The obvious question arises as to what the subsequent measurement of success looks like, how companies can classify the added value that has been created. For this purpose, sustainability can be included as a separate dimension in the Balanced Score Card (BSC).¹ In this way, the strategies and goals of the companies are linked to sustainability, and from now on qualitative key figures can be determined and evaluated in addition to financial ones. First of all, Green Business Goals based on the company’s mission are defined for the individual perspectives of the BSC (financial perspective, customer perspective, internal company perspective and innovation perspective). These form the most important gateway for the respective green business strategies, which show how the goals are to be achieved. In doing so it is crucial to achieve a reduction of the impact of business processes on the environment, while ensuring that these goals do not play a subordinate role to the purpose of economic efficiency – they are equally important. By transferring the Green Business Goals and their achievement strategies to the four perspectives of the BSC, the greening of processes becomes the declared objective. The degree of achievement is evaluated using defined KPIs along the entire value chain. Finally, companies must also be aware of the possible risks they may encounter when greening their processes. These must also be applied to the individual perspectives of the BSC using a risk model. The comprehensive consideration of the process models in combination with risks, costs, indicators, etc. thus creates a holistic green business process management, which makes it possible to formulate statements on targeted process improvements. Process models also make dependencies and interfaces between individual processes visible on several levels. The transformation of business processes to green processes can then be achieved (depending on the company situation) using the following concepts²:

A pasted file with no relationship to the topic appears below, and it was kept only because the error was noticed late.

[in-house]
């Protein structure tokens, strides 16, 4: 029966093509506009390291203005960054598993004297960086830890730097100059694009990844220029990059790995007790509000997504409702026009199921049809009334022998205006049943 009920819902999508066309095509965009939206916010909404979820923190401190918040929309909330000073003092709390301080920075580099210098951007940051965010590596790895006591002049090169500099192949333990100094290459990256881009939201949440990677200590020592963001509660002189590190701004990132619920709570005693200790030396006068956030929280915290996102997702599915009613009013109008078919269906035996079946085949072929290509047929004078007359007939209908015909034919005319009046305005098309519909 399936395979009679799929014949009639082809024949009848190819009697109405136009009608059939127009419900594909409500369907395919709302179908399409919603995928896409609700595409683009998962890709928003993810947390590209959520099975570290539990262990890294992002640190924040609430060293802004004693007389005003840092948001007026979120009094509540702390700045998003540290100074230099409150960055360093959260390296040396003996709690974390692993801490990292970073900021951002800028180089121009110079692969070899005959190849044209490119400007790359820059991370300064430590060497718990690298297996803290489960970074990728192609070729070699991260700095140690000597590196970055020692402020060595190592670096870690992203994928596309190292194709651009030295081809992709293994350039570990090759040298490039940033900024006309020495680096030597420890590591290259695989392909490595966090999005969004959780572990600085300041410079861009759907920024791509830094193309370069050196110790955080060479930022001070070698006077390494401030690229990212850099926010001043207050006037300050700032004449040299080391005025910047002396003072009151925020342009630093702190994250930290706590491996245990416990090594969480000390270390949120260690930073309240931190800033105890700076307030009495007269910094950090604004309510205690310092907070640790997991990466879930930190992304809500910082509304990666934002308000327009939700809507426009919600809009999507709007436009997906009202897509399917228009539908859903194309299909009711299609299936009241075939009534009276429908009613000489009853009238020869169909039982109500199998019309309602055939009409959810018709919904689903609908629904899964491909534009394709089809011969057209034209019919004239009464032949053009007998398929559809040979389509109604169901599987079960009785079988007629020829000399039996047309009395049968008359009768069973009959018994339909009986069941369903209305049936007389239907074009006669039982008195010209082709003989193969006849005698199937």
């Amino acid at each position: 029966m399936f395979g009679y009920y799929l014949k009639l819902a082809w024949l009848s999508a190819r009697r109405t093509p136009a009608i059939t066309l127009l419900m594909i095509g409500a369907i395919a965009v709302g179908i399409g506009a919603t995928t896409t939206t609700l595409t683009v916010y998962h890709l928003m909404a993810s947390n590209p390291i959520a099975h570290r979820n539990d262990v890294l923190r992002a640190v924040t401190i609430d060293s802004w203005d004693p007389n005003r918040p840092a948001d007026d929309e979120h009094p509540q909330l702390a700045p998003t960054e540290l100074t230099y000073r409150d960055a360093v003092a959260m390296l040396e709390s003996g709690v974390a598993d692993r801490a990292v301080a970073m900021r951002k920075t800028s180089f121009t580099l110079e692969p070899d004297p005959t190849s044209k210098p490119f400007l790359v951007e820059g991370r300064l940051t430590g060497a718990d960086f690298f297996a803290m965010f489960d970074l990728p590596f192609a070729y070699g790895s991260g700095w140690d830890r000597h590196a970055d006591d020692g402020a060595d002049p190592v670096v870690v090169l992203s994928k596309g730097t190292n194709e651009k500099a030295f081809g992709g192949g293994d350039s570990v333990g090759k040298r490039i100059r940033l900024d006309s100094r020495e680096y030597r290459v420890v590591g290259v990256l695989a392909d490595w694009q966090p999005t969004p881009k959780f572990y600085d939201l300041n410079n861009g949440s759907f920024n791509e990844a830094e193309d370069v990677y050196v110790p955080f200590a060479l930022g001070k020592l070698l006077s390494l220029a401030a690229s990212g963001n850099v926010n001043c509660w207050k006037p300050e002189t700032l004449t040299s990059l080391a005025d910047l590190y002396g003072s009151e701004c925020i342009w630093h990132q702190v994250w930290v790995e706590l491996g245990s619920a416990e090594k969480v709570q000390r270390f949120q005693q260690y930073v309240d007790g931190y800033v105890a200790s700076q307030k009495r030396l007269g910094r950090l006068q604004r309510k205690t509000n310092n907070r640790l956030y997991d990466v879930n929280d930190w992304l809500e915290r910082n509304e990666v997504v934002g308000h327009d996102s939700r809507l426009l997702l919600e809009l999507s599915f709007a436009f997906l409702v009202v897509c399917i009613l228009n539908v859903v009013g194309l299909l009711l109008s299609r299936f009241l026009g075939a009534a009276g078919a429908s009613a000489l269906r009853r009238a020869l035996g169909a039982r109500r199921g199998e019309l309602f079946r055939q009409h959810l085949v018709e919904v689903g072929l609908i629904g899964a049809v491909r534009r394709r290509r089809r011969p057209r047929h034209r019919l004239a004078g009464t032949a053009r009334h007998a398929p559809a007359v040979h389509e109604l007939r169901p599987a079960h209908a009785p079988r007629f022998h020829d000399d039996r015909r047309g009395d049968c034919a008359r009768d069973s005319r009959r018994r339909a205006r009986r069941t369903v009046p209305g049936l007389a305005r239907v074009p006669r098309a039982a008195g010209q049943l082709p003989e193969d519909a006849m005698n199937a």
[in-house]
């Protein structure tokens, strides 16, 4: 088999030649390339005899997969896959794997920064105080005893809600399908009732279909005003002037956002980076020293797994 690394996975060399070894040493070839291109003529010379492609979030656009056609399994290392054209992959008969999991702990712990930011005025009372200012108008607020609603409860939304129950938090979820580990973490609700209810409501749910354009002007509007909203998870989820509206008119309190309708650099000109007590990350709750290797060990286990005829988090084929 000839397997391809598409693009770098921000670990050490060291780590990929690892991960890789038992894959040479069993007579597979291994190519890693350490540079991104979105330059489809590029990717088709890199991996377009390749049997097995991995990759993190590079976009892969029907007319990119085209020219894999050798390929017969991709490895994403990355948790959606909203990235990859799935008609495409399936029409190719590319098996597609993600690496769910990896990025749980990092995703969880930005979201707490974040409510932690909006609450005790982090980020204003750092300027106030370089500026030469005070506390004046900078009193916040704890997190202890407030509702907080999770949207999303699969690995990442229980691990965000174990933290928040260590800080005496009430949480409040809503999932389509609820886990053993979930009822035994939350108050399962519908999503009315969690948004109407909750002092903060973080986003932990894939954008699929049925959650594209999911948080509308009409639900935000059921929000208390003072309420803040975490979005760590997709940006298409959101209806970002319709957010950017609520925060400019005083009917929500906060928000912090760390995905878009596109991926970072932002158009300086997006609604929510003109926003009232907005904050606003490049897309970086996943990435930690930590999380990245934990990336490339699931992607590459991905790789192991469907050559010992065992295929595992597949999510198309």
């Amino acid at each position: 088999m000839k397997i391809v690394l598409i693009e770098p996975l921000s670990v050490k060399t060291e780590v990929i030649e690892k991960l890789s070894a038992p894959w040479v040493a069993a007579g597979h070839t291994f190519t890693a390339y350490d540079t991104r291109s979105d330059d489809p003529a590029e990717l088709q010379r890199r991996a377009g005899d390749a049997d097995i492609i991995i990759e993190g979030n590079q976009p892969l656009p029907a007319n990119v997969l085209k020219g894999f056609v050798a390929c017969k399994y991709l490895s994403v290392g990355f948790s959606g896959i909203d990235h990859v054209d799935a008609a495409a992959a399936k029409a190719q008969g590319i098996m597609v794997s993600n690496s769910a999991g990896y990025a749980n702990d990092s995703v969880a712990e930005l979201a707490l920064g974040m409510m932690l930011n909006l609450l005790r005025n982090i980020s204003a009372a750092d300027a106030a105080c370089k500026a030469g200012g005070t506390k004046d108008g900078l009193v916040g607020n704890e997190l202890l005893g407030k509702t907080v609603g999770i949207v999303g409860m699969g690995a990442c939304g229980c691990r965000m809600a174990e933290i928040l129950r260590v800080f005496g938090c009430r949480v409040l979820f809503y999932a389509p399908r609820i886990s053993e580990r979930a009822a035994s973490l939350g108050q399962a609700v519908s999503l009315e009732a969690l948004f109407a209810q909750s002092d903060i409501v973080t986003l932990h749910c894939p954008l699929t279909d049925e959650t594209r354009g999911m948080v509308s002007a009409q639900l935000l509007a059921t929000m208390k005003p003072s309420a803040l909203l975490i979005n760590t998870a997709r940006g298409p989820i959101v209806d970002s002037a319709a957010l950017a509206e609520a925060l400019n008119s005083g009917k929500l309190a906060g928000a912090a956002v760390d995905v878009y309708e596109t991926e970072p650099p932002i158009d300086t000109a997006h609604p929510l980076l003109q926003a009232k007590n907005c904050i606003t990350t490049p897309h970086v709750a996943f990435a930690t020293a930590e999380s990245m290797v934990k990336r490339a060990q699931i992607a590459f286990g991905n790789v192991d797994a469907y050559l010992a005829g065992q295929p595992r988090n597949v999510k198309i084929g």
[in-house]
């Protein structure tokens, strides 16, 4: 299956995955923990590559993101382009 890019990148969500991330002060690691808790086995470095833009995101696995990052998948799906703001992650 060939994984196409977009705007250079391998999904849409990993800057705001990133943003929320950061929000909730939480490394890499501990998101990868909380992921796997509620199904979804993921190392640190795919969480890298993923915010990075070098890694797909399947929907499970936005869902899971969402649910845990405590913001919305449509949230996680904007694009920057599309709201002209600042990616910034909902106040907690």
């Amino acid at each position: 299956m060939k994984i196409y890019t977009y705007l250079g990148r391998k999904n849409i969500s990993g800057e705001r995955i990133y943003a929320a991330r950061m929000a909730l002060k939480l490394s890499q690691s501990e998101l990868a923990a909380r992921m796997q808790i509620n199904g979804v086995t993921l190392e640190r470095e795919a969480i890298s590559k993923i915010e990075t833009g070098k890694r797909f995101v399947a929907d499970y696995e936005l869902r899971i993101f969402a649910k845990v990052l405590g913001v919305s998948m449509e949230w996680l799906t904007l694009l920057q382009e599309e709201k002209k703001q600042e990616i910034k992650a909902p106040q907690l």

• Green Compensation Procedure Model: can be particularly useful to companies with processes that are difficult or even impossible to reengineer. They can try to compensate for the environmental impact caused by making a monetary contribution, for example by donating to environmental protection projects.
  • Green Variant Procedure Model: If companies cannot change their processes without adjusting their cost structure and thus charging higher prices to the end customer, it makes sense to offer a green alternative in addition to the existing range: a product that is more sustainable but also more expensive.
  • Common Process Improvement Procedure Model: based on the classic BPM method. Here, processes that could potentially be optimized are identified on the basis of the key figures and their environmental impact is examined. Subsequently, the steps required to achieve the objectives are minimized or activities identified as damaging are avoided.
  • Circular Procedure Model: Circular economy instead of linearity leads to maximizing the benefits of products, components and materials along the entire life cycle. This can include reintegrating materials into the supply chain as well as reducing waste or extending the life cycle.
In addition, the individual methods can be combined. This means that the models can be flexibly adapted for different types of companies and strategies. Green BPM is therefore a holistic approach that paves the way for companies to achieve greater sustainability by anchoring it in their business processes. In this way, companies can benefit from the combination of economic as well as social and ecological action and protect their success, society and the environment in the long term.

The topic of Green BPM has piqued your interest? Here you will find detailed information & articles that offer exciting insights into the detailed implementation of Green BPM. Horus Green BPM also offers a comprehensive concept for the transformation of your company.

(1) R.S. Kaplan, D.P. Norton: The Balanced Scorecard: Translating Strategy into Action, Harvard Business Press, Boston, USA, 1996
(2) F. Leymann, A. Nowak, D. Scheicher, D. Schumm, S. Wagner: Green Business Process Patterns, IAAS Institute of Architecture of Application Systems, University of Stuttgart, 2011.